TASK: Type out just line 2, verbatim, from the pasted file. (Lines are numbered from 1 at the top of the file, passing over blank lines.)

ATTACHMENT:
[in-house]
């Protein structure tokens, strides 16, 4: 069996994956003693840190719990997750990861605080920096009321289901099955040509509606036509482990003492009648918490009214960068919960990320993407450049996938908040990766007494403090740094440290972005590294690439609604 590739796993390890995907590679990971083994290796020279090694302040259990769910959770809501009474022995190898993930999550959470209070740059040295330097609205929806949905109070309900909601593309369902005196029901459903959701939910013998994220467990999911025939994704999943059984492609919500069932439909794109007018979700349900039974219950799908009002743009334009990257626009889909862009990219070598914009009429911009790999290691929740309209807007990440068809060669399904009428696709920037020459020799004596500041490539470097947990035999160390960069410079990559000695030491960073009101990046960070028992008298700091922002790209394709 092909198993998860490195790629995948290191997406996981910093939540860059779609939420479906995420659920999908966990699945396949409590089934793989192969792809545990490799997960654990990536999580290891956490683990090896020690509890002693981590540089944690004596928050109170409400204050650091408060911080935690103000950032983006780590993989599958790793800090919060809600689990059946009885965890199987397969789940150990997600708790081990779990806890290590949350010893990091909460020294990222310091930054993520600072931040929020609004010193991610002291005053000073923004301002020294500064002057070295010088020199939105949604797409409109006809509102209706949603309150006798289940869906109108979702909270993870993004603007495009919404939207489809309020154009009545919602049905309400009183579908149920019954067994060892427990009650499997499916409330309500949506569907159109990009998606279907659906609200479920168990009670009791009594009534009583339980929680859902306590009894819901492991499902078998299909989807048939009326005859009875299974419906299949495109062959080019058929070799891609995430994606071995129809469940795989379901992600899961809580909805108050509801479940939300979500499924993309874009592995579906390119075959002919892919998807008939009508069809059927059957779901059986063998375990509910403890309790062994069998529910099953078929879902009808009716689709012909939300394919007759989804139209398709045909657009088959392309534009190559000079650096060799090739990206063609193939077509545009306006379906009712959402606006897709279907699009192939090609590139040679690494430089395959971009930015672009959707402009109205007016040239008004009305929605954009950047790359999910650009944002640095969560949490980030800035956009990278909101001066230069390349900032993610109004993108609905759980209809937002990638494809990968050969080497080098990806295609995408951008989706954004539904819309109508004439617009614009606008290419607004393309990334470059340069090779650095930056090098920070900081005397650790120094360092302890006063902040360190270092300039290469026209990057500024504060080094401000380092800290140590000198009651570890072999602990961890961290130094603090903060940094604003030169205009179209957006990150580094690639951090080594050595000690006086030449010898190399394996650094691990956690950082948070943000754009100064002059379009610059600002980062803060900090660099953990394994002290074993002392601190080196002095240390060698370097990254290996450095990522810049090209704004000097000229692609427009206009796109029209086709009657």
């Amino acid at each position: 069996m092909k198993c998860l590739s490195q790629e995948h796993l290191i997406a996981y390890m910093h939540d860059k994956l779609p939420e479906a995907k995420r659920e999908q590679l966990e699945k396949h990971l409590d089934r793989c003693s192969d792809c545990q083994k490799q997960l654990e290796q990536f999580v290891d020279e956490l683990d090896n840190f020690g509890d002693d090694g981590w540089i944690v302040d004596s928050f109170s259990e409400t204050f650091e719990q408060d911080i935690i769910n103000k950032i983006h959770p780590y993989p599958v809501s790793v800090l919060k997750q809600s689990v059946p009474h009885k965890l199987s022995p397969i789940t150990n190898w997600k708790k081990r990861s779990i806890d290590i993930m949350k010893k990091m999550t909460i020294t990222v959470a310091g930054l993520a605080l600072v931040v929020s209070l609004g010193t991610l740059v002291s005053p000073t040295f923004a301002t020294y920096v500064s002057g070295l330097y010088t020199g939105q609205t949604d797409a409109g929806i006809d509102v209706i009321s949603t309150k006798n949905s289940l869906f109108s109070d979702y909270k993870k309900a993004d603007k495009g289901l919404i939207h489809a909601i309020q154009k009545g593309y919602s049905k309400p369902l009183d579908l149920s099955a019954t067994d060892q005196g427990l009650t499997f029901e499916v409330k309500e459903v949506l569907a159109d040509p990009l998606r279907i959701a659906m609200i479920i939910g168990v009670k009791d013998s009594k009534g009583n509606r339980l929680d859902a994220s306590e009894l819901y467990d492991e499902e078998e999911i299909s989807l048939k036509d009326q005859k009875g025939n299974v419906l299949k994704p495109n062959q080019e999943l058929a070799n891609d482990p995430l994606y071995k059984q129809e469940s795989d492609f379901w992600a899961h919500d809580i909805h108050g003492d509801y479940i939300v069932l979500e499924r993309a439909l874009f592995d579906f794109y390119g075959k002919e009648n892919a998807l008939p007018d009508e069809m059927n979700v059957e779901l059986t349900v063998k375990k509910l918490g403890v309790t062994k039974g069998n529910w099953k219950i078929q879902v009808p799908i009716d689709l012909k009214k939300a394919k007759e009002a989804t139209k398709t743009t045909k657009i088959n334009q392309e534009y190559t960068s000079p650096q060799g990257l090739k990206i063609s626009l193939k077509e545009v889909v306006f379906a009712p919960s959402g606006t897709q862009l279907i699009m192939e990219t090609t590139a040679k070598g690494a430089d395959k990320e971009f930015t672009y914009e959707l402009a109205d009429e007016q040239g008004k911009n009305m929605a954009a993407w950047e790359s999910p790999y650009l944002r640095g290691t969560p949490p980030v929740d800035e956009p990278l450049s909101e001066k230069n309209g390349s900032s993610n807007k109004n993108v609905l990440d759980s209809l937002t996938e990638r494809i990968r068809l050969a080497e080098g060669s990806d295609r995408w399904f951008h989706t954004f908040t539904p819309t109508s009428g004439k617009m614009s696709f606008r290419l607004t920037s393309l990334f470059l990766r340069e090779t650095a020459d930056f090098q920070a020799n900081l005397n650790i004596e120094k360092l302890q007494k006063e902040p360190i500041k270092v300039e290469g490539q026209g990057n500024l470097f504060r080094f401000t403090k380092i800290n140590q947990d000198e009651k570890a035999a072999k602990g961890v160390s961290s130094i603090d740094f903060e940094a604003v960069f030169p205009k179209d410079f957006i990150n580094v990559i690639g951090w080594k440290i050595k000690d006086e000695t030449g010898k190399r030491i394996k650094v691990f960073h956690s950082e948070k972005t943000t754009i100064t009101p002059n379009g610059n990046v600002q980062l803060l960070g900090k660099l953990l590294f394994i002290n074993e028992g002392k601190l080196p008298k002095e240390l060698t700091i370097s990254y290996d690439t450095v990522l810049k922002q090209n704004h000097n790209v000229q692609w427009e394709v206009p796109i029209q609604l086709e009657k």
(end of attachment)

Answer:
């Protein structure tokens, strides 16, 4: 069996994956003693840190719990997750990861605080920096009321289901099955040509509606036509482990003492009648918490009214960068919960990320993407450049996938908040990766007494403090740094440290972005590294690439609604 590739796993390890995907590679990971083994290796020279090694302040259990769910959770809501009474022995190898993930999550959470209070740059040295330097609205929806949905109070309900909601593309369902005196029901459903959701939910013998994220467990999911025939994704999943059984492609919500069932439909794109007018979700349900039974219950799908009002743009334009990257626009889909862009990219070598914009009429911009790999290691929740309209807007990440068809060669399904009428696709920037020459020799004596500041490539470097947990035999160390960069410079990559000695030491960073009101990046960070028992008298700091922002790209394709 092909198993998860490195790629995948290191997406996981910093939540860059779609939420479906995420659920999908966990699945396949409590089934793989192969792809545990490799997960654990990536999580290891956490683990090896020690509890002693981590540089944690004596928050109170409400204050650091408060911080935690103000950032983006780590993989599958790793800090919060809600689990059946009885965890199987397969789940150990997600708790081990779990806890290590949350010893990091909460020294990222310091930054993520600072931040929020609004010193991610002291005053000073923004301002020294500064002057070295010088020199939105949604797409409109006809509102209706949603309150006798289940869906109108979702909270993870993004603007495009919404939207489809309020154009009545919602049905309400009183579908149920019954067994060892427990009650499997499916409330309500949506569907159109990009998606279907659906609200479920168990009670009791009594009534009583339980929680859902306590009894819901492991499902078998299909989807048939009326005859009875299974419906299949495109062959080019058929070799891609995430994606071995129809469940795989379901992600899961809580909805108050509801479940939300979500499924993309874009592995579906390119075959002919892919998807008939009508069809059927059957779901059986063998375990509910403890309790062994069998529910099953078929879902009808009716689709012909939300394919007759989804139209398709045909657009088959392309534009190559000079650096060799090739990206063609193939077509545009306006379906009712959402606006897709279907699009192939090609590139040679690494430089395959971009930015672009959707402009109205007016040239008004009305929605954009950047790359999910650009944002640095969560949490980030800035956009990278909101001066230069390349900032993610109004993108609905759980209809937002990638494809990968050969080497080098990806295609995408951008989706954004539904819309109508004439617009614009606008290419607004393309990334470059340069090779650095930056090098920070900081005397650790120094360092302890006063902040360190270092300039290469026209990057500024504060080094401000380092800290140590000198009651570890072999602990961890961290130094603090903060940094604003030169205009179209957006990150580094690639951090080594050595000690006086030449010898190399394996650094691990956690950082948070943000754009100064002059379009610059600002980062803060900090660099953990394994002290074993002392601190080196002095240390060698370097990254290996450095990522810049090209704004000097000229692609427009206009796109029209086709009657």